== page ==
Take care.
        --
        J. B. (Joe) Rainsberger
        Diaspar Software Services
        http://www.diasparsoftware.com
        Author, JUnit Recipes: Practical Methods for Programmer Testing
      • Jeff Grigg
        ... Teams perform best with /some/ time pressure. But too much pressure is destructive. The biggest timesavings come from *creative* solutions to problems.
        Message 3 of 24 , Nov 28, 2004
          --- Ben Hogan <bwhogan@g...> wrote:
          > Does anyone have any references or other support for the
          > suggestion that on a software development team if your
          > goal it to deliver to market as quickly as possible, the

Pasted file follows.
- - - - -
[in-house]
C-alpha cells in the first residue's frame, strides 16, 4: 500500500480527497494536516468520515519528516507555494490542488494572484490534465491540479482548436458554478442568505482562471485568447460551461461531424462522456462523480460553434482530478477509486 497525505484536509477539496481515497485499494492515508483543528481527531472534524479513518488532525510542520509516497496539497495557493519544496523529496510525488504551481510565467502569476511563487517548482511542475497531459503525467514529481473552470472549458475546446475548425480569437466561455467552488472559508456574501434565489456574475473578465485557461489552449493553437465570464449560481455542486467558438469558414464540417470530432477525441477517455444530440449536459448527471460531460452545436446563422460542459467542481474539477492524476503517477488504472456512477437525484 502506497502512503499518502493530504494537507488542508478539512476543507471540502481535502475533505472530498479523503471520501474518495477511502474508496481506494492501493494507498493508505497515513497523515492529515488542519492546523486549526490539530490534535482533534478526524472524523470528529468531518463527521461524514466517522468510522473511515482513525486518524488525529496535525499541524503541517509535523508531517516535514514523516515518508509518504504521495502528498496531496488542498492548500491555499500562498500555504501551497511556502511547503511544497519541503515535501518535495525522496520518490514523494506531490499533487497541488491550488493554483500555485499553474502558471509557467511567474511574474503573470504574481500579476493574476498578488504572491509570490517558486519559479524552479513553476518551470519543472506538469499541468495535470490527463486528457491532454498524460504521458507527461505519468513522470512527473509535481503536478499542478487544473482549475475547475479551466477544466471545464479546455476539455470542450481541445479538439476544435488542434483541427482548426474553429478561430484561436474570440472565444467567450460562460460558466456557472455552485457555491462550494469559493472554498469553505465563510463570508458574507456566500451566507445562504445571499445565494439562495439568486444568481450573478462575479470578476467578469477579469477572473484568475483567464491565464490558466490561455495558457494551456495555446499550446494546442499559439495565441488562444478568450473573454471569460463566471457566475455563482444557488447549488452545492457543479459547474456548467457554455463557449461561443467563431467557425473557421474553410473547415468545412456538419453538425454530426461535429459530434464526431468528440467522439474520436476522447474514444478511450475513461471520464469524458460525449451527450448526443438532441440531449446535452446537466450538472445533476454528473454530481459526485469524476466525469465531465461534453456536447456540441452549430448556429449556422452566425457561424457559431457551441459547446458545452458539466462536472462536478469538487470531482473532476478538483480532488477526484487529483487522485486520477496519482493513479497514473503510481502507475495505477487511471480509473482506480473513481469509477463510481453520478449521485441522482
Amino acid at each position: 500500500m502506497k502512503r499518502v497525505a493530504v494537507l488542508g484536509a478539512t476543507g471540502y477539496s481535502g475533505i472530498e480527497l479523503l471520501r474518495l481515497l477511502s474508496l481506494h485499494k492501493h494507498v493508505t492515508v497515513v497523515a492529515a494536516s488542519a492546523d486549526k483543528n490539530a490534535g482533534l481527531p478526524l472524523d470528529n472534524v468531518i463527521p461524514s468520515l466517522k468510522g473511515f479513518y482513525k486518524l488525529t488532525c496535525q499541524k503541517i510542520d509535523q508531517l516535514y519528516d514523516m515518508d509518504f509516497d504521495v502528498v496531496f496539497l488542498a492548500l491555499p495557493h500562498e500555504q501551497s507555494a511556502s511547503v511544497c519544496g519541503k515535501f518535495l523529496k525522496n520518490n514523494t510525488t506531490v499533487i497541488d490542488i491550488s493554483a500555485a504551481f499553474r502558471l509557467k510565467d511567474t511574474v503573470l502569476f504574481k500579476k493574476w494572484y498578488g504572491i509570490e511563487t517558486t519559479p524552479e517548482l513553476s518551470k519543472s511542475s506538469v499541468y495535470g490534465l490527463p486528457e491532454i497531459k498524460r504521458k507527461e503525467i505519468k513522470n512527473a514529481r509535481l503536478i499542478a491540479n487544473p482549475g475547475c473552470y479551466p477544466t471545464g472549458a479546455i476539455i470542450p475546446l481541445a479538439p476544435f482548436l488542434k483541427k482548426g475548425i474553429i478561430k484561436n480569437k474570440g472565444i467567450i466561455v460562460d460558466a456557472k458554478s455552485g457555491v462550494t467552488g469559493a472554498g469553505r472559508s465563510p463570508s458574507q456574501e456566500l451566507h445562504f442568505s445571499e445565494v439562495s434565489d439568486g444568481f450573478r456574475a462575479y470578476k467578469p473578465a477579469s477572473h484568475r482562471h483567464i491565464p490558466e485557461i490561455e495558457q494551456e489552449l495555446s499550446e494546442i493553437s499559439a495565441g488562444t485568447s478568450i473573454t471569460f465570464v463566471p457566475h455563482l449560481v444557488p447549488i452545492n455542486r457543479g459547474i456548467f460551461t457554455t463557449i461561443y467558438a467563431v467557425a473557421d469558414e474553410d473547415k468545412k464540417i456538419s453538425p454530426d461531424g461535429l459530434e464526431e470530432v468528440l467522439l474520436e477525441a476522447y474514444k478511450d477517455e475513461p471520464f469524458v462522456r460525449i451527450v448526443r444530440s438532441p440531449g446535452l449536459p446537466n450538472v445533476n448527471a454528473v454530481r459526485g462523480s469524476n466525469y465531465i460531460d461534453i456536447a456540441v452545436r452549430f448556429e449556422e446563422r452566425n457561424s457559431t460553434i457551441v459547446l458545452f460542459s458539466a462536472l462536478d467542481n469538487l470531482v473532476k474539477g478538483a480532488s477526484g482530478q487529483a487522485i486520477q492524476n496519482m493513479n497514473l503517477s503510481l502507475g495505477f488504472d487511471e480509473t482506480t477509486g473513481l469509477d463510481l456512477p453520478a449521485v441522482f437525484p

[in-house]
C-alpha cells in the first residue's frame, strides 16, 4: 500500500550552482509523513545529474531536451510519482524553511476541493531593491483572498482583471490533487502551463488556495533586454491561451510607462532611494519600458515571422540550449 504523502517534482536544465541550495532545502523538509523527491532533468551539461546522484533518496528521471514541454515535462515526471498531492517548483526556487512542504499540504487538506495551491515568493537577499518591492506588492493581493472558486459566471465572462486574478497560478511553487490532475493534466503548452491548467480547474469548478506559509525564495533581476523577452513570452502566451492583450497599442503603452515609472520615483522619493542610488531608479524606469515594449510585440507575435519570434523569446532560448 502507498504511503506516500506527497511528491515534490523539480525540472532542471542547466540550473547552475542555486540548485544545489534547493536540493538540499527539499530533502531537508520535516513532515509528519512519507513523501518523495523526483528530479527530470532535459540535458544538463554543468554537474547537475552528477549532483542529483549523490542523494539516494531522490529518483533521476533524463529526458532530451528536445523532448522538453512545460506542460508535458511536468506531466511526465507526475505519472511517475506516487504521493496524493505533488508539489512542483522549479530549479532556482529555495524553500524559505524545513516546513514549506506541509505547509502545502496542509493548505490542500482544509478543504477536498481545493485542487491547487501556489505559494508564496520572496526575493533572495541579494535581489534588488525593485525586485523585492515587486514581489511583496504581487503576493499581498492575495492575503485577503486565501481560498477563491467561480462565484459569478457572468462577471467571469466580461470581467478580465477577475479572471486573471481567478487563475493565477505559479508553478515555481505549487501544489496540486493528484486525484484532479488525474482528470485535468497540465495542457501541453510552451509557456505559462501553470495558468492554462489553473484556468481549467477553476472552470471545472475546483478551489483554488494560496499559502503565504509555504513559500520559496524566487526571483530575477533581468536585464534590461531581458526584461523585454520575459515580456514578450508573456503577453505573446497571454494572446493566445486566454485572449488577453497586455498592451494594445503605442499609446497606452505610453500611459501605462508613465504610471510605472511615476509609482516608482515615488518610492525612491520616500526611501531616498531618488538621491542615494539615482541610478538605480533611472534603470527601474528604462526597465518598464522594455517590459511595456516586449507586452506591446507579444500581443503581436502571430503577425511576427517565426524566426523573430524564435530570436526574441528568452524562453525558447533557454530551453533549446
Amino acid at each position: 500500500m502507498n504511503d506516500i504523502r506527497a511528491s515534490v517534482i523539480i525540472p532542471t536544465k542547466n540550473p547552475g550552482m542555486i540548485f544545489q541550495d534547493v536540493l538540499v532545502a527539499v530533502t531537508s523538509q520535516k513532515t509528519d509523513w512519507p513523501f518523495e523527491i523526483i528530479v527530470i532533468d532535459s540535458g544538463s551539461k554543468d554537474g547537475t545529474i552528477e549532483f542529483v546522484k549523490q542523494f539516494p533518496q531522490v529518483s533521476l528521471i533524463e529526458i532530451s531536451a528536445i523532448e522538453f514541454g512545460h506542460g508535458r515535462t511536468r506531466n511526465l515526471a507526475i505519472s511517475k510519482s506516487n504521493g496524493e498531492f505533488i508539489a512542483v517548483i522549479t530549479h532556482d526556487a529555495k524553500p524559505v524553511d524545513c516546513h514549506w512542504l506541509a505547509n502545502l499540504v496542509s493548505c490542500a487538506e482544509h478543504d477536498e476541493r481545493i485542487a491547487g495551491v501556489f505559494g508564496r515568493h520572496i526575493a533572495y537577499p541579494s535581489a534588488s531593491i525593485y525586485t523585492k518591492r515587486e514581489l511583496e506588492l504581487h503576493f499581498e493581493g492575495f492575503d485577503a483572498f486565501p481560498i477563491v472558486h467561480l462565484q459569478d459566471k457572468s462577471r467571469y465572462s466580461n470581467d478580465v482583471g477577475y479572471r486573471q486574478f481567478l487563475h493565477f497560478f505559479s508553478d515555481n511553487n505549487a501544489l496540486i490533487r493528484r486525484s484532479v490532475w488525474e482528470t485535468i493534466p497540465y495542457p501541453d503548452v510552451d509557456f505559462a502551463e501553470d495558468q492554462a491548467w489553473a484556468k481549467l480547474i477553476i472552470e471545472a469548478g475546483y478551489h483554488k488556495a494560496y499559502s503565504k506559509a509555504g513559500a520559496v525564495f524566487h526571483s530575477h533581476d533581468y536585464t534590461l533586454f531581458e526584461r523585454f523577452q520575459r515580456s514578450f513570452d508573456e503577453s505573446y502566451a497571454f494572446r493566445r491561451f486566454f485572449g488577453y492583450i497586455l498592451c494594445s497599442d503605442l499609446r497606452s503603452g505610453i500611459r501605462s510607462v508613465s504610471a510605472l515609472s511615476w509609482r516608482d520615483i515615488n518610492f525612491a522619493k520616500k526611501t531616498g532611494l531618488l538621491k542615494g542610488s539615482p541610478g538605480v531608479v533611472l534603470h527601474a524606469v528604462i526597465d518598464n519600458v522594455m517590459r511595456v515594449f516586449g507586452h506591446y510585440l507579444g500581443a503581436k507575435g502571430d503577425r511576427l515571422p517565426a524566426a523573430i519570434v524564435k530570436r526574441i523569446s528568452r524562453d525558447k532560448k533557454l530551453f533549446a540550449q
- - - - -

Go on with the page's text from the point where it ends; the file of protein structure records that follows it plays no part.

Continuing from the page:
> best thing you can do is take your time, and avoid time
          > pressure within the team?

          Teams perform best with /some/ time pressure. But "too much"
          pressure is destructive. The biggest timesavings come from
          *creative* solutions to problems. Creativity is lost when people
          are in a panic rush.


          If time to market is critically important, a highly iterative
          approach is desirable. The most common objection is, "We can't let
          them have it without a full feature set; no one will buy it."
          Ask, "Why are we denying our customers the right to buy what they
          want? Are there no customers anywhere in the world who could use a
          reduced function set?" A highly iterative approach ensures that you
          always have a product to sell and ship -- even when it doesn't have
          all the functionality that some people wish they had.